Cox Goes Retail with New Orleans Store

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Cox Communications Inc. said last week that it opened its
first stand-alone retail showroom in New Orleans last month. The MSO had also previously
tested retail kiosks in some of its markets.

"It was their idea," Cox executive vice president
of operations Maggie Bellville said in explaining why New Orleans was the first of
Cox's systems with a retail showroom. "They're in a competitive
environment, and they wanted to get out in front with something different."

Eight additional Cox systems have expressed interest in
opening retail showrooms of their own "immediately," Bellville said last
Thursday, following a keynote address at the CTAM Digital and PPV Conference in Los
Angeles.

Some of the issues involved in the MSO's plans for
additional retail sites include making sure individual systems find ways of having retail
showrooms pay for themselves, as well as finding and negotiating good retail locations.

"Retail is a tough business," Bellville said. She
added that cable systems could discover that retail strategies pay off if they can drive
more customer sales through the stores and start substituting retail locations for older
walk-in centers.

In her keynote address, Bellville said cable operators
should start using their walk-in centers for more than simply set-top returns and bill
payments by starting to pitch upgrades, such as Home Box Office and other premium-movie
services.

"Either [your customers] are going to take HBO, or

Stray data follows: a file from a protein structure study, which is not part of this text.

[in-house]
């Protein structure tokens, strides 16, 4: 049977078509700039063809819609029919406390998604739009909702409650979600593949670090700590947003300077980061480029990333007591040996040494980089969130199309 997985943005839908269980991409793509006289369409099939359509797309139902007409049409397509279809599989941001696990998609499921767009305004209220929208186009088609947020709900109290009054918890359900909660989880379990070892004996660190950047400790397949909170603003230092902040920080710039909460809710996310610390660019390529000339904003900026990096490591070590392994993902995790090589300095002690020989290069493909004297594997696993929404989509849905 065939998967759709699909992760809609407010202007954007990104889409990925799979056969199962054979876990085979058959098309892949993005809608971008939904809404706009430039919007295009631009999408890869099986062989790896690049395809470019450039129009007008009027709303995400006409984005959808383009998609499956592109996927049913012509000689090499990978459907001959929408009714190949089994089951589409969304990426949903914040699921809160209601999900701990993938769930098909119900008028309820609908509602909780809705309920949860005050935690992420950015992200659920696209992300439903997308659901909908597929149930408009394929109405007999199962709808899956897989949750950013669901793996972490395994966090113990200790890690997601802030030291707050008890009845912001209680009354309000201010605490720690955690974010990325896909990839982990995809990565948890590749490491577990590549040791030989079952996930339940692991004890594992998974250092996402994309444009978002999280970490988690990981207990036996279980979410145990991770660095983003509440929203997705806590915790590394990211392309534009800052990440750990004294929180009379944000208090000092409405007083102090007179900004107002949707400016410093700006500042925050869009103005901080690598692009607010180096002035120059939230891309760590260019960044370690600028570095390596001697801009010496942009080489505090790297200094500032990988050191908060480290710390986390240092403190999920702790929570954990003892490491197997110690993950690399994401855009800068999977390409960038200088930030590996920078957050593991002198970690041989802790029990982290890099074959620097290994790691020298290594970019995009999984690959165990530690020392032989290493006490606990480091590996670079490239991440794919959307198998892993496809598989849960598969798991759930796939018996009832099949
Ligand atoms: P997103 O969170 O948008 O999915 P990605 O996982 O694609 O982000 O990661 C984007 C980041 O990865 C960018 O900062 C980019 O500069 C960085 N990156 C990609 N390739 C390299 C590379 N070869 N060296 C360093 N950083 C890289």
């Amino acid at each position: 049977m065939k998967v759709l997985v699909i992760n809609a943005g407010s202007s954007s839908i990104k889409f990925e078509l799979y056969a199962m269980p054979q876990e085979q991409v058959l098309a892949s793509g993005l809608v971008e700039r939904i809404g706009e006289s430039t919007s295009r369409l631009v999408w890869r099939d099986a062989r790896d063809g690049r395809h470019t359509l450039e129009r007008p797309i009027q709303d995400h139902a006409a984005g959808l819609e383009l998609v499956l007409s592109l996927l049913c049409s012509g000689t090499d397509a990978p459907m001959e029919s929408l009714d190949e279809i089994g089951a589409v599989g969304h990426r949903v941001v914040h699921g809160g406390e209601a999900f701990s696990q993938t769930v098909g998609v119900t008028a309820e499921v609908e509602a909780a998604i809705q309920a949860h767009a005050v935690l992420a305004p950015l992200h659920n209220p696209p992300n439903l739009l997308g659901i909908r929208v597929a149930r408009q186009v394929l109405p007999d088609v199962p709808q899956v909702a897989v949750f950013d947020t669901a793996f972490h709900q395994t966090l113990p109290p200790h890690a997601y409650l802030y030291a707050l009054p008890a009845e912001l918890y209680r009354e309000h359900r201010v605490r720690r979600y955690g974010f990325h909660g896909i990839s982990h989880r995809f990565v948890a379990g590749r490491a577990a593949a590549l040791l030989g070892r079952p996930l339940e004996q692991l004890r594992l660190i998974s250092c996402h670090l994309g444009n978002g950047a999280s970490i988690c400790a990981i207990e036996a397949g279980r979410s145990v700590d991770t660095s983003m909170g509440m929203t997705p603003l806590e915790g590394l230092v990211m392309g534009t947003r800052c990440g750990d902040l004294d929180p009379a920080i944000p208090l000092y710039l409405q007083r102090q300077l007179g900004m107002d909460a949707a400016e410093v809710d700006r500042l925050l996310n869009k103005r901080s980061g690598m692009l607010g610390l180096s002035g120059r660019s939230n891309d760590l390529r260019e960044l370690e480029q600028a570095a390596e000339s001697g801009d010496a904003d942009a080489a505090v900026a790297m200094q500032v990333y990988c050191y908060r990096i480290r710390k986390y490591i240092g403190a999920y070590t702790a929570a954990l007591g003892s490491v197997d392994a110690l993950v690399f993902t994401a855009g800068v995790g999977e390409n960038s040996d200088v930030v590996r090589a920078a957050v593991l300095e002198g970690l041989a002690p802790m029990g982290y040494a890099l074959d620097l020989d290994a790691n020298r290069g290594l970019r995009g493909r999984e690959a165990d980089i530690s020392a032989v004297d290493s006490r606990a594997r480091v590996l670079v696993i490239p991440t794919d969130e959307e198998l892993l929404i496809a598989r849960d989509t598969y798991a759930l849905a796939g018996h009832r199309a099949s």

they're going to mail in their bills because they don't want to be sold,"
Bellville predicted. "Either way, you're a winner."

Bellville also recommended that to become more like
traditional retailers, walk-in centers need to be better located. "Cable needs to get
out there," she said. "We've hidden ourselves away too long."

The 1,200-square-foot New Orleans retail showroom is
located in a high-traffic strip mall next to a Borders Group Inc. bookstore.

Cox's corporate offices in Atlanta will help the local
systems to find high-traffic real estate sites and negotiate deals for them. But the
systems themselves will have to determine how to fit retail into their budgets. In some
cases, it will be through kiosks at local malls.

Whatever the location, Cox systems will drive consumer
traffic to the stores through special events and customer-education programs, such as
teaching people how to use the Internet, Bellville said.

Cox partnered with Samsung Telecommunications America Inc.
to equip the New Orleans showroom with large-screen TVs, cable modems and computer
monitors.

The Cox retail showroom will give customers a chance to
interact with new digital products and services in ways that can't be demonstrated
over the phone or in standard advertising. This is especially important for new services
like Cox Digital Cable and Cox@Home, Bellville said. "Certainly everyone knows what a
phone is," she added.

In addition to its own branded stores, Cox plans to
continue to pursue relationships with consumer-electronics retailers including Circuit
City Stores Inc., CompUSA Inc., The Home Depot Inc. and Staples Inc.

Other MSOs are eyeing retail showrooms and kiosks, most
notably AT&T Broadband & Internet Services, which is testing digital-cable sales
through some AT&T Phone Centers.

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